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Or to take a stronger case. A deserter from the ranks escapes to his home, breaks into it at night, robs an infirm father of all the savings he has provided for his old age, and in a struggle for their possession so injures him that he dies. Must the law disclaim all indignation, all resentment, in the punishment it inflicts, and say to such a ruffian that it only deals hard with him in order to warn others by his example, and with the pious hope of making a good man of him in the future? If resentment is ever just, is it wrong to give it public expression? If it is natural and right in private life, why should it be a matter of shame in public life? If there is such a thing as just anger for a single man, does it become unjust when distributed among a million?me for a companion for Sallie. We are planning to do a lot of
Monsieur and the Duke of Orleans hastened to Lyons, and the Duke of Angoulme to Nìmes. Corps of volunteers were called out, and an address to the people was composed by Benjamin Constant, calling on them to defend their liberties against Buonaparte; and a woman on the staircase of the Tuileries exclaimed, "If Louis has not men enough to fight, let him call out the widows and childless mothers who have been rendered such by Napoleon!" Meanwhile the conspiracy of General l'Allemand and his brother at Lille, to carry over the garrison of eight thousand men to Napoleon, was discovered by General Mortier, and defeated. Had this plot succeeded, Louis and his family must have been made prisoners. But that was the extent of the adhesion to the Bourbon cause.This was an attempt as constitutional as it was ignorantly and hopelessly planned by suffering people; but more criminal speculations were on foot. A second report of the Lords' secret committee, recommending the renewal of the suspension of the Habeas Corpus Act, stated that a general insurrection was planned to take place at Manchester, on the 30th of Marchto seize the magistrates, to liberate the prisoners, burn the soldiers in their barracks, and set fire to a number of factories; and that such proposals were really in agitation is confirmed by Bamford and other of the Radical leaders. The report says that the design was discovered by the vigilance of the magistrates, a few days before its intended taking place; but it is far more probable that the magistrates had received some intimation of what was in progress from those who had misguided the ignorant multitude. Bamford tells us that both he and his friends had been applied to to engage in the design, but they had condemned it as the work of incendiaries, who had availed themselves of the resentment of the Blanketeers at their treatment, to instigate them to a dreadful revenge. The truth was, a number of spies in the pay of Government, with the notorious Oliver at their head, were traversing the manufacturing districts of Derbyshire, Nottinghamshire, Yorkshire, and Lancashire, to stimulate the suffering population into open insurrection, that they might be crushed by the military. Bamford and the more enlightened workmen at once saw through the snare, and not only repulsed the tempters, but warned their fellows against their arts. The failure of the first design, however, did not put an end to the diabolical attempt on the part of the spies. They recommended the most secret meetings for the purpose; that another night attack should be prepared for Manchester, and that Ministers should be assassinated. Such proposals were again made to Bamford and his friends, but they not only indignantly repelled them, but sought safety for their own persons in concealment, for continual seizures of leading Reformers were now made.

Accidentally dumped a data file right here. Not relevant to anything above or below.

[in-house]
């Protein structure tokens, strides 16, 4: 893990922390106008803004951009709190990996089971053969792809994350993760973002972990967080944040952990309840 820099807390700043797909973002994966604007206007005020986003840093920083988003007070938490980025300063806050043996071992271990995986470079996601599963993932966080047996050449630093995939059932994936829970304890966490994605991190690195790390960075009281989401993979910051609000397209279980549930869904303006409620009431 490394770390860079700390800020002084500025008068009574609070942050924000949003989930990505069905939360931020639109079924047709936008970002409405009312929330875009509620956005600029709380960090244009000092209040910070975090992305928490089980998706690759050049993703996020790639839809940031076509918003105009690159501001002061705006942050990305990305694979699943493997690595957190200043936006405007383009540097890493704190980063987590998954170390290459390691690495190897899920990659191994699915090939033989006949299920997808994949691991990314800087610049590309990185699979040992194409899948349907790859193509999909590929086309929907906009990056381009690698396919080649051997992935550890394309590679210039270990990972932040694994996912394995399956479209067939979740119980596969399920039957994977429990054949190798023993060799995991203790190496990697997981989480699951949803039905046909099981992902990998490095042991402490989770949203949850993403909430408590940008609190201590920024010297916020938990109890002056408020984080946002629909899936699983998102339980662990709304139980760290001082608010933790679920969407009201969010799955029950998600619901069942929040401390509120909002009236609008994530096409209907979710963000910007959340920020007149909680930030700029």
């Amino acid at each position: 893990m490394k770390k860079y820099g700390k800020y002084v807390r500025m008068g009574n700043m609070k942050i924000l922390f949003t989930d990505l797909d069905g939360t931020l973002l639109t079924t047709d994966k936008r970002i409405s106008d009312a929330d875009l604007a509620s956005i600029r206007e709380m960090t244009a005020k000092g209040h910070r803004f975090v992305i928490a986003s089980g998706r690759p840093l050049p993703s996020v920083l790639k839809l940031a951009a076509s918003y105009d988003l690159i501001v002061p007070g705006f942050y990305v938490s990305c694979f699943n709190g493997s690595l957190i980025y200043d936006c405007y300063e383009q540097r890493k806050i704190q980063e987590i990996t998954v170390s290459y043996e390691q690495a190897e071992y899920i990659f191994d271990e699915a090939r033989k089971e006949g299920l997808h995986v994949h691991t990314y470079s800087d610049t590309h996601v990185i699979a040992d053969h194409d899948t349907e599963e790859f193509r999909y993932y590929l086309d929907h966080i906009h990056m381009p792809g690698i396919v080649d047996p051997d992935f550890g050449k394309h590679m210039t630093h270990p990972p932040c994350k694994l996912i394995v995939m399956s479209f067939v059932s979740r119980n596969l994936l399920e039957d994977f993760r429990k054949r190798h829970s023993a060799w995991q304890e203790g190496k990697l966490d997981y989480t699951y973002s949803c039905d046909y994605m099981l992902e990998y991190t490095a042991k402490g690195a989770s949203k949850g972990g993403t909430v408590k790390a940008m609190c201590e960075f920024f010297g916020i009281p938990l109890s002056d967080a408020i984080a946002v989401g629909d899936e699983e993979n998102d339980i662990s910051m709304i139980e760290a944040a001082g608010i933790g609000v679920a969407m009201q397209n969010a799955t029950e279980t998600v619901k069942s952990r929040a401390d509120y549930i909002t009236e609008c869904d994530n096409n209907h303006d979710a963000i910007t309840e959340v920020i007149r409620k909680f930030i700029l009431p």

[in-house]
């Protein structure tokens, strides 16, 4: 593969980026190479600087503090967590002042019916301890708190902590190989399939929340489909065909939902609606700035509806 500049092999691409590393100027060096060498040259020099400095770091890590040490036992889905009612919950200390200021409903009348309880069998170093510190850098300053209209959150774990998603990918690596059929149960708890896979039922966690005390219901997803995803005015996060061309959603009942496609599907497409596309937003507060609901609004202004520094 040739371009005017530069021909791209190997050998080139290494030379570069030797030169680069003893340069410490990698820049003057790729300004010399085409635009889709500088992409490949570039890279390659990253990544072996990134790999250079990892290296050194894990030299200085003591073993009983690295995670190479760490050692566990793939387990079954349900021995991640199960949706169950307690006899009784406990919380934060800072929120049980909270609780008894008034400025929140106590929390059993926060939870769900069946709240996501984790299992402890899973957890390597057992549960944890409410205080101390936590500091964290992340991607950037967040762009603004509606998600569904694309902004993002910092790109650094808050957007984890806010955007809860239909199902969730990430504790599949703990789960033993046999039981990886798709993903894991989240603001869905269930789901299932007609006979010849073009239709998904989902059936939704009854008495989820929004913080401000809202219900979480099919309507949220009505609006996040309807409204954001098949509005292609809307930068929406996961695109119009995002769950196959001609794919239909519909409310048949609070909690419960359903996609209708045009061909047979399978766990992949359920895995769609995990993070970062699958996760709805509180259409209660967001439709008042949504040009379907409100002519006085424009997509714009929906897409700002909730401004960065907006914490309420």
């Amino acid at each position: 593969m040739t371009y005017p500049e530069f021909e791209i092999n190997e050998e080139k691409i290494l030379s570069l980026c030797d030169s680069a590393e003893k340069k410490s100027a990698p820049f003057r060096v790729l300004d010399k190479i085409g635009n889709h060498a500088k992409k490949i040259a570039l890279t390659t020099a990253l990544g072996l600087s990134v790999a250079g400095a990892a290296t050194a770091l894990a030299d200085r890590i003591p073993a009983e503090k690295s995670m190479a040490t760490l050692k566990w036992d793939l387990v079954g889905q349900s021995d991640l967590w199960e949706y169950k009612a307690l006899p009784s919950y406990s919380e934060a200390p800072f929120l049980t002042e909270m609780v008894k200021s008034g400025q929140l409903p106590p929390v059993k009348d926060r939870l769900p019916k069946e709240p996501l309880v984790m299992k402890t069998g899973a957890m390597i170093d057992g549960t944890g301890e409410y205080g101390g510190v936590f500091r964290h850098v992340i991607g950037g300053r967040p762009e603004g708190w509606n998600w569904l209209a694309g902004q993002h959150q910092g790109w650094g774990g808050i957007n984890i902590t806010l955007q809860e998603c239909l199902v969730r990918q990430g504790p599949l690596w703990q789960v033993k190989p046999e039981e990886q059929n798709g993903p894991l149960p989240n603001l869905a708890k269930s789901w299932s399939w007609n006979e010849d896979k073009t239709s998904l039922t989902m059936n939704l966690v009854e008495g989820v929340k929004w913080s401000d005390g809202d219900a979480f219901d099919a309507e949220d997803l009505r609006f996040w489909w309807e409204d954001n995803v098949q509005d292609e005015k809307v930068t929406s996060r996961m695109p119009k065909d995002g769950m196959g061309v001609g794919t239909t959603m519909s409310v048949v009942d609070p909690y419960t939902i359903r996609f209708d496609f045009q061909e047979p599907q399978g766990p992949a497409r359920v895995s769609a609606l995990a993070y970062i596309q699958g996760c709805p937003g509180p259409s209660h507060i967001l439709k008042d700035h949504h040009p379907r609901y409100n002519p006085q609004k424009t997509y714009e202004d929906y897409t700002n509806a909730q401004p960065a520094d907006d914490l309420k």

The Ministers and the Prince Regent, indeed, fully approved of the conduct of these magistrates, and that was to be expected, for neither of these parties ever evinced much sympathy for the people, and consequently received very little regard in return. There was a disposition to rule by the high hand in both the Prince and the Cabinet, which eventually brought them into extreme odium, and warned them that very different times were approaching. On the reassembling of Parliament Lord Sidmouth made the most candid statement of the full and entire approbation of himself and his colleagues of this cruel and dastardly transaction. He said that the news of the event reached town on the Tuesday night; and that it was followed on the Wednesday by two gentlemen from Manchester, one of them a magistrate, to give the Government the most minute particulars regarding it; that a Cabinet Council was immediately summoned, at which the two Manchester gentlemen attended, and entered into the fullest details of all that had taken place; and that the Attorney-General and Solicitor-General, then present, gave it as their opinion that the proceedings were perfectly justified by the necessity of the case. The statement of all particulars was then dispatched to the Prince Regent, who was yachting off Christchurch, and, on the 19th, the Prince replied, by the hand of Sir Benjamin Bloomfield, expressing his "high approbation and commendation of the conduct of the magistrates and civil authorities at Manchester, as well as of the officers and troops, both regular and yeoman cavalry, whose firmness and effectual support of the civil power preserved the peace of the town on that most critical occasion." To most people this appeared to be giving commendation, not for preserving, but for disturbing the peace of the town; but Lord Sidmouth, having received this sanction, addressed letters, on the 21st, to the Lords-Lieutenant of Lancashire and Cheshire, the Earls of Derby and Stamford, requesting them to convey to the magistrates of the two counties, who were present at Manchester on the 16th, "the great satisfaction derived by his Royal Highness from their prompt, decisive, and efficient measures for the preservation of the public tranquillity." Hunt and his confederates were charged with high treason; but, on the circumstances being examined, they were found not to bear out this charge, and Hunt and his friends were indicted only for a treasonable conspiracy; and true bills to the extent of this mitigated charge were proved against Hunt and nine others at the summer assizes for the county of Lancaster.